What is the best acting role you’ve ever gotten?

Victorious” has been one of my favorites because I just love the character. I think it’s such a cool story line, and the fact that I get to do performances and sing songs. And I love the clothes my character gets to wear. When I was on “Zoey 101,” that was a lot of fun, and everyone was really cool, but it’s different when it’s kind of like your time to make it shine.
 
How many people are in your family, and is anyone an actor or actress?

I have my mom, my sister, my dad, and I have two puppies, and they’re part of my family, too. And their names are Sammy and Sophie. They’re Chonzers. They’re half bichon and half Schnauzer. So they’re like little white dogs. Sammy is real little. Sammy is the boy, and Sophie’s the girl, and she’s like a lot bigger than he is. They’re like brother and sister. So she looks like the mom. It’s really weird. They’re really cute. So I love them. I miss them right now because I’ve been away from them a little bit.
 
How do you prepare for an audition?

Usually what happens is they’ll send you sides, which is basically they’ll take part of the script, and they’ll pick a scene from it, which is usually 5 pages, and what I’ll do is first I highlight all my characters lines so if I’m in the audition and I’ll forget something — which hopefully doesn’t happen — I’ll be able to look down and  “OK, that’s where I am,” and I’ll keep going. So I do that, and you just have to memorize lines and work on them, and the best way to do that is to read them out loud. My friend will help me out a lot. We do that together sometimes, like if I have a scene that I have to do, he’ll come over and read lines together, and he’ll make sure I have it totally memorized because I kind of learned this over the years. . . that when you go into an audition, you should definitely be as prepared as you can because if you’re not prepared, there’s so many other people who really want it and that are going to be so on top of their game. So you just always have to, like anything, if you really want it, just give your best. That’s important. Before you go into the audition room, you just have to stay focused, get into character. It’s hard because you can get a little nervous; if it’s a big role that you really want, you can get a little freaked out before you walk in the room; but usually before I start reading the lines with someone, it kind of goes away.
 
Where do you originally come from, and did you ever do acting in your home city?

I come from a place called Planet Earth. Just kidding. I come from Hollywood, Fla.; that’s where I was born and, yeah, I grew up there with my sister and my parents, and we lived near the beach, and we would go to the beach on weekends and stuff and do that whole thing. And we had a lake house with manatees in it. It was really cool growing up in Hollywood, Fla. It was always sunny out, but it gets really humid, and there can be lots of mosquitoes, and that’s the only downside about living in Florida. And then I moved out to L.A. when I was 11 years old with my mom, my sister, and then my stepdad moved out here. So we all live out there. I never did T.V. or film there, but I did, I think, over 30 commercials there. That was really fun. I did commercials for peanut butter toast, Minute Maid lemonade and Ovaltine.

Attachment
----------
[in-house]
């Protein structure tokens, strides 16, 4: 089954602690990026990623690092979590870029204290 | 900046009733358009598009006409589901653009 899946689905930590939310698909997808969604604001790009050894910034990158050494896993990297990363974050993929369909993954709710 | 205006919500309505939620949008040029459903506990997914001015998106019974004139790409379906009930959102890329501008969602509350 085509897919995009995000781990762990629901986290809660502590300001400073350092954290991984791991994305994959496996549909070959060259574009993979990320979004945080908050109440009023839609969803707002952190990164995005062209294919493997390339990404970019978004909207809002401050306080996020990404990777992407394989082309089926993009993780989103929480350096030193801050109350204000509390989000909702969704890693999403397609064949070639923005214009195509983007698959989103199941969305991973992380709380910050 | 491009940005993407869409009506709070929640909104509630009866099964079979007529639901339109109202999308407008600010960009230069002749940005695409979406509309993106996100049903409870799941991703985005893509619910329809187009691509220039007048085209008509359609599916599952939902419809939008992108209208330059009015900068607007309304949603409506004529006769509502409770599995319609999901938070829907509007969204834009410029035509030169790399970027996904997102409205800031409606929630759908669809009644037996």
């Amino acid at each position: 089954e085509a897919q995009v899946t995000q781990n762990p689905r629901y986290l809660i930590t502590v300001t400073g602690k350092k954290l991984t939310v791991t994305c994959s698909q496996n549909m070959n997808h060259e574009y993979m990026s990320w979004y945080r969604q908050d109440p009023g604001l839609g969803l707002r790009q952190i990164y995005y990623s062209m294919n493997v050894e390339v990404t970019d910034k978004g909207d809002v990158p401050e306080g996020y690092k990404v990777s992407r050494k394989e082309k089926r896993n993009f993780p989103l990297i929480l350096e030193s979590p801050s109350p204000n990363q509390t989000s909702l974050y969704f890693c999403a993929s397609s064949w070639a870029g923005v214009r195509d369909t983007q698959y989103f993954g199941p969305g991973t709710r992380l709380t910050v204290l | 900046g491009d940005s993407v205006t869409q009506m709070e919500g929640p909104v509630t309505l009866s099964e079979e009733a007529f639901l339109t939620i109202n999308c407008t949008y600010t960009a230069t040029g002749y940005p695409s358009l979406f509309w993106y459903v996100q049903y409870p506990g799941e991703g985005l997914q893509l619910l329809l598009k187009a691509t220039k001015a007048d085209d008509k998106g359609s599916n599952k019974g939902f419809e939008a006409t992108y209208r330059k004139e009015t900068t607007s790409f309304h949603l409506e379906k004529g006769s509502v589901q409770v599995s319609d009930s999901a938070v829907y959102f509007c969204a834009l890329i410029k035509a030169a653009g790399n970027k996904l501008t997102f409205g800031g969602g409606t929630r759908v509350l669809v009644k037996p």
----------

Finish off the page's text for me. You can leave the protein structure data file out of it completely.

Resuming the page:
What is your favorite part about acting?

I think my favorite part would have to be just getting to play different characters. It is really fun and like being in the moment and playing off other people and getting to improv sometimes, like if someone forgets a line, then I’ll just jump in and throw something else in there just to keep the scene going. Or if I mess up a line, or if a tripped during a scene, you would just have to remember that you always have to keep going because that could have turned into a good take that they could actually use on TV. There’s been tons of times like someone would trip, something will go wrong, and it’s not perfect, and that’s the take that they’ll want to use because it makes it more real, and it makes it funnier. They’ll use all those things. I like that about it, and I love getting to travel. I like traveling to different places; it’s so much fun. It’s just new experiences, and it makes you grow up a lot; you learn a lot of different things, meet a lot of cool, new friends and that kind of stuff, and that’s really fun. I think something else is really cool about it: When you work really hard on something, like working on the show or going to film a movie, you work hard for months and months, and then when it’s all over and they edit it and put it together and getting to see the final product after you’re done is pretty cool because you never know how it’s actually going to turn out because you’re just doing the scenes and you never really know what it’s going to look like. But it’s really cool to see all of it together and see at the beginning, to see your name come across the screen, and it’s just kind of a like a proud moment when . . . all of the hard work finally paid off.

Comments

We're revamping our Comments section. Learn more and share your input.

More Family